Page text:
Daniel Ricciardo frustrated by ‘hamster wheel’ of chasing improvement at McLaren

Jon Wilde
Daniel Ricciardo staring forward on the grid. Austria July 2022

McLaren driver Daniel Ricciardo staring forward on the grid. Austria July 2022

Daniel Ricciardo has spoken of his “never-ending steps” at McLaren in trying to carve out the results that would have enabled him to succeed.

The Australian has reconciled himself to a season on the sidelines in 2023 after McLaren decided to terminate his contract a year early, due to the partnership simply never having produced what had been anticipated.

Apart from one glorious victory in the Italian Grand Prix, Ricciardo has been outperformed by his much less experienced team-mate, Lando Norris, throughout the 2021 and 2022 campaigns.

The 33-year-old from Perth admits he has been unable to get to grips with the nuances of driving the McLaren car and extracting all of the potential from it.

That has not been for lack of trying, and among the most agonising things for Ricciardo have been the times he thought he was on the verge of a major breakthrough only for another “hurdle” to be placed in his path.

“I’m certainly aware I’m not perfect,” Ricciardo told The Race. “I have weaknesses. And unfortunately, this car has exposed that ultimately.

“So, there’s that where it’s humbling. I can still work on things and better myself.

“But then the confident part of me is like…give me a car to win and I’ll f***ing win!”

Daniel Ricciardo ahead of McLaren team-mate Lando Norris. Belgium, August 2022.
Daniel Ricciardo ahead of McLaren team-mate Lando Norris at Spa-Francorchamps. Belgium, August 2022.

Regarding his continual search to make headway, Ricciardo added: “Never-ending steps. We would learn something on a weekend and take a step forward.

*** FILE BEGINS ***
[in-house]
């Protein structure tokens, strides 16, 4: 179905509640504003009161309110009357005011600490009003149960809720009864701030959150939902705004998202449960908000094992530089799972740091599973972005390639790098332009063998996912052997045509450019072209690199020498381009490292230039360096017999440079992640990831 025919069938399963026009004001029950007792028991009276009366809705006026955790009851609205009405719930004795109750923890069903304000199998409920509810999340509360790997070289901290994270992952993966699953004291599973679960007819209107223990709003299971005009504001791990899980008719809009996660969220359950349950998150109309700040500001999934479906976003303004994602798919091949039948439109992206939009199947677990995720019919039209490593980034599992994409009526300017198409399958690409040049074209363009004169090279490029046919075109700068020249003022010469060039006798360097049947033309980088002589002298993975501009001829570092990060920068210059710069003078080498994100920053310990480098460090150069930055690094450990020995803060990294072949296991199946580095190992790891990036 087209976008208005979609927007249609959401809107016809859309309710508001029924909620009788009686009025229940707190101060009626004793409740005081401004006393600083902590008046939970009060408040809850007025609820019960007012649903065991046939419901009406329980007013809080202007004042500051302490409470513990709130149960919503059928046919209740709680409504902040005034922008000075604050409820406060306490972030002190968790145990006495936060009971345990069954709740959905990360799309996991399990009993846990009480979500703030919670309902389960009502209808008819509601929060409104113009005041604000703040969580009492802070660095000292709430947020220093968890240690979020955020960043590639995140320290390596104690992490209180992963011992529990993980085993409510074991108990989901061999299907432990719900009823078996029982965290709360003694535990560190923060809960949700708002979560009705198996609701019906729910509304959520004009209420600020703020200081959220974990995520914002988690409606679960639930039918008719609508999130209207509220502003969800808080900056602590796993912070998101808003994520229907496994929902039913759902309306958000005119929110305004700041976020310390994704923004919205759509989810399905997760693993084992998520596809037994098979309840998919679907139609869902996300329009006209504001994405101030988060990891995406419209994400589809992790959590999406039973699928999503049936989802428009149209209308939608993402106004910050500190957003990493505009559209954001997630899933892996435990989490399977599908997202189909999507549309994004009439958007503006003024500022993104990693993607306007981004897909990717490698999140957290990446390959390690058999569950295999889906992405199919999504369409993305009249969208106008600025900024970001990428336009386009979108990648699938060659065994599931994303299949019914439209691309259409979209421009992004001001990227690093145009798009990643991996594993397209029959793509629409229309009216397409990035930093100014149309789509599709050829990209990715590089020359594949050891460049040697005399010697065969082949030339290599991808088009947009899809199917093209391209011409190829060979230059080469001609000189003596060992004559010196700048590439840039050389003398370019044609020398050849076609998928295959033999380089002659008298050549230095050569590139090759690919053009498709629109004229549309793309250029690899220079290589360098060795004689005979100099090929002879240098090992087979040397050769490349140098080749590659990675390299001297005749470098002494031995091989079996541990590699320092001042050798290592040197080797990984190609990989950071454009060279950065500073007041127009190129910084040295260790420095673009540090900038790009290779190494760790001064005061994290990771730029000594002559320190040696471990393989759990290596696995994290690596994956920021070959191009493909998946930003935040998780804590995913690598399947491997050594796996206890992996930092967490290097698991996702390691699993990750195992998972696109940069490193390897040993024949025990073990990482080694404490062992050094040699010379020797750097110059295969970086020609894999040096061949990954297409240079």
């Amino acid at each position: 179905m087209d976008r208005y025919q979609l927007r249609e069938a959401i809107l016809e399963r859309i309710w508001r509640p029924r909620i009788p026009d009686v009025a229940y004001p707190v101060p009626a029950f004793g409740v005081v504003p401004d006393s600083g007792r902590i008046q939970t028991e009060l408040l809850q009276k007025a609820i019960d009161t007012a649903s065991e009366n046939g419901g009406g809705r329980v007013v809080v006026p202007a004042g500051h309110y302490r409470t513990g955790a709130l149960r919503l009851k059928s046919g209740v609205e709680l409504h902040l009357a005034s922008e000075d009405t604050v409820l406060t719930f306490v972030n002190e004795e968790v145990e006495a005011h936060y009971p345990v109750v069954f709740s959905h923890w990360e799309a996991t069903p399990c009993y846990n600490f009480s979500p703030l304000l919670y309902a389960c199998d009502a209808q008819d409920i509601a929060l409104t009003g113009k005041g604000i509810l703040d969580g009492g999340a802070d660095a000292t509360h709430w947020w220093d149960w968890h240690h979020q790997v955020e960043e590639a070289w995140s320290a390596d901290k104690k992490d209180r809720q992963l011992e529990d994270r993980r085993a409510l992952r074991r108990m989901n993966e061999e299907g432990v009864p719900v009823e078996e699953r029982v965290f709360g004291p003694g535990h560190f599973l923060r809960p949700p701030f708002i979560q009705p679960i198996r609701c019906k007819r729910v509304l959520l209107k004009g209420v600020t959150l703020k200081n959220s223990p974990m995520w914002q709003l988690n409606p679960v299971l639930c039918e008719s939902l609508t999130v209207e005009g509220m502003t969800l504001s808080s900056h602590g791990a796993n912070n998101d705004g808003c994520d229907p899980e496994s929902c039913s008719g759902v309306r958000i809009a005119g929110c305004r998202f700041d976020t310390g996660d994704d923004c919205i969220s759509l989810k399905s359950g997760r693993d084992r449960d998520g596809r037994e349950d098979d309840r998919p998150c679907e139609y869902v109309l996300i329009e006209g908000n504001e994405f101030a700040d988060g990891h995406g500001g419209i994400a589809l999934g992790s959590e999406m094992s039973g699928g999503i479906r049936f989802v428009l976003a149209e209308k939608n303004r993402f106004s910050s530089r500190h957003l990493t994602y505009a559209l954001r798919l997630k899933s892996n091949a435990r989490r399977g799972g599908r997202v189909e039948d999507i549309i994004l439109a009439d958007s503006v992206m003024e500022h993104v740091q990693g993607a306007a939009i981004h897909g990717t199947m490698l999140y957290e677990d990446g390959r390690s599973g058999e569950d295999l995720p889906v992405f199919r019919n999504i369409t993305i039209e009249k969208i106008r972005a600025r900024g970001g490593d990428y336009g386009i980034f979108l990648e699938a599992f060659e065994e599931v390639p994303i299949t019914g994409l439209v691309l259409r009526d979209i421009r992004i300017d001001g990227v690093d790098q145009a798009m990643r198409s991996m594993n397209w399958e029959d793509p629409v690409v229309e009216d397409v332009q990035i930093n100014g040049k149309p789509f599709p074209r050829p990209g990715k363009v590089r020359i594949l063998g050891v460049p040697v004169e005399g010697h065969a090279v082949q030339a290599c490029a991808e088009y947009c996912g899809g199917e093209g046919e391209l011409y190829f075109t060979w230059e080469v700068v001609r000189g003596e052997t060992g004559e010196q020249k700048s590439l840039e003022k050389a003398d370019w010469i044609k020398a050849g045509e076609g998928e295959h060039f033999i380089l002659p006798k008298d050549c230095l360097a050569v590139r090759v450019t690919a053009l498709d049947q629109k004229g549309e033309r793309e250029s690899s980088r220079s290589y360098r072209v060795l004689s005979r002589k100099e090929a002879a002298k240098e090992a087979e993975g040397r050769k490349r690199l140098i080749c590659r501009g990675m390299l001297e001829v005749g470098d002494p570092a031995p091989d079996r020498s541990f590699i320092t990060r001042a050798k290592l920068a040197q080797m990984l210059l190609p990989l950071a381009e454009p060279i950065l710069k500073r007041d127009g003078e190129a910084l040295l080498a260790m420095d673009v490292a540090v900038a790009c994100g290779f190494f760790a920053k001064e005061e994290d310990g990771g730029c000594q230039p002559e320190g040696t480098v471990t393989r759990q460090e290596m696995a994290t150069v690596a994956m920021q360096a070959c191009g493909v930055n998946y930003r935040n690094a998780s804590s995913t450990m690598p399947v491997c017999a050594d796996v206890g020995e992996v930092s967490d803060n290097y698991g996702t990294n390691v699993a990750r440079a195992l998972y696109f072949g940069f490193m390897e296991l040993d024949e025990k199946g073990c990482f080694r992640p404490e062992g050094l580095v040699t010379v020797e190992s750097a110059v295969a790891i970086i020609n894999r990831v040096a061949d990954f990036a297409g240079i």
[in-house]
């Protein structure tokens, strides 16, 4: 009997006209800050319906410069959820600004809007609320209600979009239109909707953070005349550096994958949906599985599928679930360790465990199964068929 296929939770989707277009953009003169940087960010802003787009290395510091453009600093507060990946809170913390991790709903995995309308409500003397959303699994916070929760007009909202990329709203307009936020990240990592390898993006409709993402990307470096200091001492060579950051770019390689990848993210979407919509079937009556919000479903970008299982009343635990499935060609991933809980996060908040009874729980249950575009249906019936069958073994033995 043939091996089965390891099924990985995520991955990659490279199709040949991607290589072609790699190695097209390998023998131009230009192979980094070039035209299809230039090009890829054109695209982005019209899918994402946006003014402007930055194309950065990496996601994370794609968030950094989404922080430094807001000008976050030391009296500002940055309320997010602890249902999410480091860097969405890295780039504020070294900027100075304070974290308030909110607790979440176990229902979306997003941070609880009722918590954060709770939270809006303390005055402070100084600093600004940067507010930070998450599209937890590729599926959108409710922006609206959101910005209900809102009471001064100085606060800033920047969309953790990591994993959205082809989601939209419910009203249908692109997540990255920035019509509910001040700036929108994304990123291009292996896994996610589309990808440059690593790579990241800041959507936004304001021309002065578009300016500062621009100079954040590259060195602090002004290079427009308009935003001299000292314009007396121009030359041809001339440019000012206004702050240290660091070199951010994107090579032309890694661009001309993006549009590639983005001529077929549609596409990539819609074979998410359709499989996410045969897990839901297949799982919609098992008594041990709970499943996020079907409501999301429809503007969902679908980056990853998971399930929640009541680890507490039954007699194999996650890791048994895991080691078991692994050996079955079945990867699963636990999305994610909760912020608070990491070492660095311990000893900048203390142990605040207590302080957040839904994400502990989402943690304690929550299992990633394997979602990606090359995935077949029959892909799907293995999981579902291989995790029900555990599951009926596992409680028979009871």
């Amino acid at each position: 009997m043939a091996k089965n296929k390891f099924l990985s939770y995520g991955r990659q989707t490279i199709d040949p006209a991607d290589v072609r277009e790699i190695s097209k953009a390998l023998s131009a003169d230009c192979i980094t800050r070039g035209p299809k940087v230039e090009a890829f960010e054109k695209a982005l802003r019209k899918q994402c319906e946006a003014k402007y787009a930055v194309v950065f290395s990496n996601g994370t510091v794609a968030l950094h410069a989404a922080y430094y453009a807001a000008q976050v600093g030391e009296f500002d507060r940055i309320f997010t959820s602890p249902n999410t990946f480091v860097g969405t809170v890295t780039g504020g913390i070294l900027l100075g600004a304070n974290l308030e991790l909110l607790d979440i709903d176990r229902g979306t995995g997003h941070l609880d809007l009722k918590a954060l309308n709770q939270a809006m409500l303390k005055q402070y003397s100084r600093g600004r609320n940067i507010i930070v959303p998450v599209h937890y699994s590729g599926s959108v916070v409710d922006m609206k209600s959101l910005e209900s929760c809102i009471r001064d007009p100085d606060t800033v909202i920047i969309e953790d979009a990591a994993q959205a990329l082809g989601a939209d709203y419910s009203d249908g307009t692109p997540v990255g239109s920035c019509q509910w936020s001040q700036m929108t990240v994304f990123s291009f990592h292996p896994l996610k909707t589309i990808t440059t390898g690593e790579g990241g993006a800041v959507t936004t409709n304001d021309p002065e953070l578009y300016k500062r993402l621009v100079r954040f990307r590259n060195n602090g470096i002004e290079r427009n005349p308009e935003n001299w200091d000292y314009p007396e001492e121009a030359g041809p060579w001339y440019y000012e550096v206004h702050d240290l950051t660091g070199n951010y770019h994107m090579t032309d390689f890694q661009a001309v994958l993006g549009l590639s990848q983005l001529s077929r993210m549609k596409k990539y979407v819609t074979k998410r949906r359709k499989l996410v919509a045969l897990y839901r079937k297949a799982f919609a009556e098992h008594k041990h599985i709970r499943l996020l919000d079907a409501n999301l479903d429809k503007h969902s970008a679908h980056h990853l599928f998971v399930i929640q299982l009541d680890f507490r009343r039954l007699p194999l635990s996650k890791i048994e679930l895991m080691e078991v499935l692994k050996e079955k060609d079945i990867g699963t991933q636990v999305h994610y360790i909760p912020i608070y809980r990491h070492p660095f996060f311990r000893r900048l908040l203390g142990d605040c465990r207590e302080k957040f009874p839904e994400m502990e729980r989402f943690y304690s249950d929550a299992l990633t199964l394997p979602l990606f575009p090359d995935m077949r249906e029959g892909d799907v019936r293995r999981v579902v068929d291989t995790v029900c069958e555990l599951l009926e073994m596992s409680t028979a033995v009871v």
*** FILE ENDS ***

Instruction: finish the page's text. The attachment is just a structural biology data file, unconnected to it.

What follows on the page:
“But then there was another step we had to make, or there was a new discovery. So it’s like we would progress from the previous weekend but ‘oh, now there’s another hurdle’.

“So next weekend, we’ll get over that hurdle. And pretty much every weekend, it was like an unforeseen hurdle.

“I was like ‘okay, we’ve got the car set up well, this driving style is starting to suit this car’. But then, again, it just felt like we were on the old hamster wheel.”

In terms of his “weaknesses”, Ricciardo is nevertheless mindful that he is at the very least in the late summer, if not autumn, of his career and cannot be implementing radical changes at this stage to a style that has brought him eight grand prix wins.

“It’s not that I don’t want to obviously work on my weaknesses. But I can’t be messing around with that too much,” he said.

“It’s ‘find a car I can exploit my talent with and I’ll find a way’.

“For sure, with age and maturity you start to just be more honest with yourself.

“If I was perfect, I would have found a way to deal with this.”

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